The Waeve - The Waeve Music Album Reviews

The Waeve - The Waeve Music Album Reviews
Combining modular synth, saxophone, and a medieval lute, Graham Coxon and Rose Elinor Dougall create an album of pastoral disquiet and itchy post-punk edge.

Centuries of obscure folk tradition and a mistrust of isolated rural communities have helped birth a rich vein of pastoral horror in British music and film, from Incredible String Band and The Wicker Man in the late ’60s and early ’70s to Broadcast and the Focus Group in the 2000s. On their eponymous debut, the WAEVE—aka Blur guitarist Graham Coxon and former Pipettes member Rose Elinor Dougall—become the latest act to dip into this disenchanted stream. Far from the urbane chatter of Blur’s greatest hits, The WAEVE reflects the turbulence beneath the soil of Great Britain: an album of pastoral disquiet and itchy post-punk edge.

It’s not the record you might imagine from the pen of a Britpop guitar hero and a onetime ’50s girl-group revivalist. For a start, the WAEVE don’t use much guitar, leaning heavily on saxophone, piano, drums, and synth. Coxon even breaks out the cittern (a medieval lute) on “All Along,” where it bumps up against Dougall’s piano and an ARP 2000 modular synth in what might be the catchiest piece of lute work since “Greensleeves.” When the guitar does arrive, as in the warped blues solo on “Over and Over,” it is used sparingly, to shift compositional gears rather than as the sine qua non of rock melody. The lyrics, too, lean on images of nature and antiquity: the “jagged shore” and “ancient tides” on “Undine,” or “silver moon” and “ecstatic, magic night” on “Kill Me Again.”

Broadcast purists might be annoyed by how much the WAEVE borrow from the much-lamented Birmingham experimentalists, down to Dougall’s delivery of the word “surrender” on “Undine,” which comes straight from the Trish Keenan school of detached seduction. But Dougall has the songwriting talent to pull it off: Her 2017 solo album Stellular joined lovelorn synth-pop with Broadcast-esque dreaminess to enchanting effect. Add the saxophone and Coxon’s naively charming vocals, which share the limelight with Dougall’s Keenan-ian tone, and the WAEVE become a far more intriguing beast: a band with its own distinct musical palette.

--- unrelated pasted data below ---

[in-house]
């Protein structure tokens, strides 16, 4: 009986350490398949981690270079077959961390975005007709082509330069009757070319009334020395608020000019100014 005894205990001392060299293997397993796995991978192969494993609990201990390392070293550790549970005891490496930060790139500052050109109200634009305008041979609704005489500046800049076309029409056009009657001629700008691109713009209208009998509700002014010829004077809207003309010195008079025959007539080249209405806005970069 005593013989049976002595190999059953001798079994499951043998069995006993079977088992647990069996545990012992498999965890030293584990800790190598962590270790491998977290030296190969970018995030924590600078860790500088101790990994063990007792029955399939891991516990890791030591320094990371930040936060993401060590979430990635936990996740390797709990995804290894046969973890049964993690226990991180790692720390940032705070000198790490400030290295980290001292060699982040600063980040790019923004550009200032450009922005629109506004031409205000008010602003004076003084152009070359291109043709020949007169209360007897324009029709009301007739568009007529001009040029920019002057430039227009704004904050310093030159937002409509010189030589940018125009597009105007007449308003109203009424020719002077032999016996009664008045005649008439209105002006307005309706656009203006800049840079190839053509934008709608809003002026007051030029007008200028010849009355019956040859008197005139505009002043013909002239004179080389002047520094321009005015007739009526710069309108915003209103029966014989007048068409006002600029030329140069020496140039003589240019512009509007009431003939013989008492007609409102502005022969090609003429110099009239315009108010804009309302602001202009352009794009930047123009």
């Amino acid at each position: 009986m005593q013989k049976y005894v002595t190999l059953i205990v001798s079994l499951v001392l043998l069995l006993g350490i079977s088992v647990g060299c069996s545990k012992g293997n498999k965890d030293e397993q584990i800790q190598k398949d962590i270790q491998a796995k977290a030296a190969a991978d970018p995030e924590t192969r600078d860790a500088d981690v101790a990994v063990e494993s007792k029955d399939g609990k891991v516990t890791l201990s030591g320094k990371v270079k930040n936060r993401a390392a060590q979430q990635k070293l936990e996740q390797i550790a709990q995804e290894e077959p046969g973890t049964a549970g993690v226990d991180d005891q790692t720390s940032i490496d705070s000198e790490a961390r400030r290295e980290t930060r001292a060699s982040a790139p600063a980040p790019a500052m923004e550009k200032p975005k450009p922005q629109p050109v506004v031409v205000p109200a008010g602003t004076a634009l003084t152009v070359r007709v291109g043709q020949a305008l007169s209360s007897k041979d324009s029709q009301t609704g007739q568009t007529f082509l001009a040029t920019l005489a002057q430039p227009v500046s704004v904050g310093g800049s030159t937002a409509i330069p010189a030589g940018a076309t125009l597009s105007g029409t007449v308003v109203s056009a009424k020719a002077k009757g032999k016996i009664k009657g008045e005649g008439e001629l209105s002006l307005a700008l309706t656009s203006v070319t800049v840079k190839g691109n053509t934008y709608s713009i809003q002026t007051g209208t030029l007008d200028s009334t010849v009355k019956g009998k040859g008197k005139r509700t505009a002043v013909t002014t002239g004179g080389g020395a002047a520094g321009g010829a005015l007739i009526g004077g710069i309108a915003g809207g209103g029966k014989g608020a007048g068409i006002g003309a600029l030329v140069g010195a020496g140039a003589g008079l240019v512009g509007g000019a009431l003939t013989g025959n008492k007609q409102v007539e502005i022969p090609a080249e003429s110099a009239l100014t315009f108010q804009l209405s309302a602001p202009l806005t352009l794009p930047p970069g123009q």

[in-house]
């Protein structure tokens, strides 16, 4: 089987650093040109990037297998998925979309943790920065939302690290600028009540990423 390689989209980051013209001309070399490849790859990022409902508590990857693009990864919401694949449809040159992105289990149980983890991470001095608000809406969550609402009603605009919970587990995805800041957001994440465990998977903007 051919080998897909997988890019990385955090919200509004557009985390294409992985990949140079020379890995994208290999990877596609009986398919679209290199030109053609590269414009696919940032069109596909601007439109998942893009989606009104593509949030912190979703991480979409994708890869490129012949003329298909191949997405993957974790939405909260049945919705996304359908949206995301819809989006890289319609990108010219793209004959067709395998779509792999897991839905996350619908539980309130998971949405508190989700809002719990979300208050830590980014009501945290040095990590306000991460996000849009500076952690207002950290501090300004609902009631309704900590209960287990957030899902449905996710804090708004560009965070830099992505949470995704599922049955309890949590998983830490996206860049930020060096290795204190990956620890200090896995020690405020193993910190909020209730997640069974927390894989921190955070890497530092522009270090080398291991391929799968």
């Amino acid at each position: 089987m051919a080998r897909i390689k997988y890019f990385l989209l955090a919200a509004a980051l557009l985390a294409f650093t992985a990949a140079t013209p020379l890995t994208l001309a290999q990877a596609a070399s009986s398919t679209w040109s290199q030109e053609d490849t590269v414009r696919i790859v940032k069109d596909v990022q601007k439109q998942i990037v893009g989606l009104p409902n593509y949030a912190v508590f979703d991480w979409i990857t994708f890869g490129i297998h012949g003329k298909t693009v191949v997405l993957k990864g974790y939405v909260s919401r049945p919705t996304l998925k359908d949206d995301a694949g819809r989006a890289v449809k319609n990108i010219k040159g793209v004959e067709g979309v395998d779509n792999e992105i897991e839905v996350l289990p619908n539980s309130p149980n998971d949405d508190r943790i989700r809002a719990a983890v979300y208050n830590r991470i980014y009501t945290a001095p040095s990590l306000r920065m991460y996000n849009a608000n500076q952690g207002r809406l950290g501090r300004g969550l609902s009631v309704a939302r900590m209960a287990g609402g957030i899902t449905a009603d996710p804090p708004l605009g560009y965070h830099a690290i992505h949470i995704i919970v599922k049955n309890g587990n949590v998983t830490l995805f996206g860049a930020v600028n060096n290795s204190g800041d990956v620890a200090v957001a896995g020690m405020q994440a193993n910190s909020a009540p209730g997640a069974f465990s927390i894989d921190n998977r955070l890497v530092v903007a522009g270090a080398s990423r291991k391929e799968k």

The saxophone in particular is key. In rock music the sax is often used to mark an almost orgiastic explosion in emotion—à la Don Weller’s fabulously overblown saxophone solo in David Bowie’s “Absolute Beginners”—or played deliberately against type, as a signifier of sleazy grit, as in New York no wave. Coxon wields the instrument as a weapon of dissonance and unease. “Can I Call You,” the album’s excellent opening track, breaks down into a series of droning chords, while a rogue sax calls from the wilderness on “Drowning” like a woodland animal in distress.

In any case, the WAEVE have another trick up their sleeve. The strongest songs on the album come when the band kicks up into a kind of psychedelic post-punk clatter, like Wire in the state of nervy calm before the mushroom tea properly kicks in. “Kill Me Again” combines the post-Pavement lurch of Blur’s “Coffee & TV” or Coxon’s “Freakin’ Out” with a brooding synth pulse and the saxophone’s unhinged melodic commentary; “Someone Up There” is an unlikely cross between Elastica’s sharp melodic wit and Flight of the Conchords’ comic masterpiece of sentient AI revenge, “Robots.”

In his music with the WAEVE, Coxon told Guitar World, he “didn’t want to be Graham Coxon from Blur.” He largely achieves this goal on an album where guitar bends a knee to saxophone and the country is a place of esoteric ritual rather than very big houses. Those looking for Graham from Blur will find it in his laconic vocal turns and occasional guitar explosions, while Dougall’s dreamily dejected melodies will resonate with fans of her solo work. But The WAEVE has its own chemistry, an alchemic mixture of psych, punk, folk, tenderness, and dread, laced with dextrous saxophone tones and a few come-hither drops of terror.

Share on Google Plus

About Wanni Arachchige Udara Madusanka Perera

Hey, I'm Perera! I will try to give you technology reviews(mobile,gadgets,smart watch & other technology things), Automobiles, News and entertainment for built up your knowledge.
The Waeve - The Waeve Music Album Reviews The Waeve - The Waeve Music Album Reviews Reviewed by Wanni Arachchige Udara Madusanka Perera on February 13, 2023 Rating: 5


Post a Comment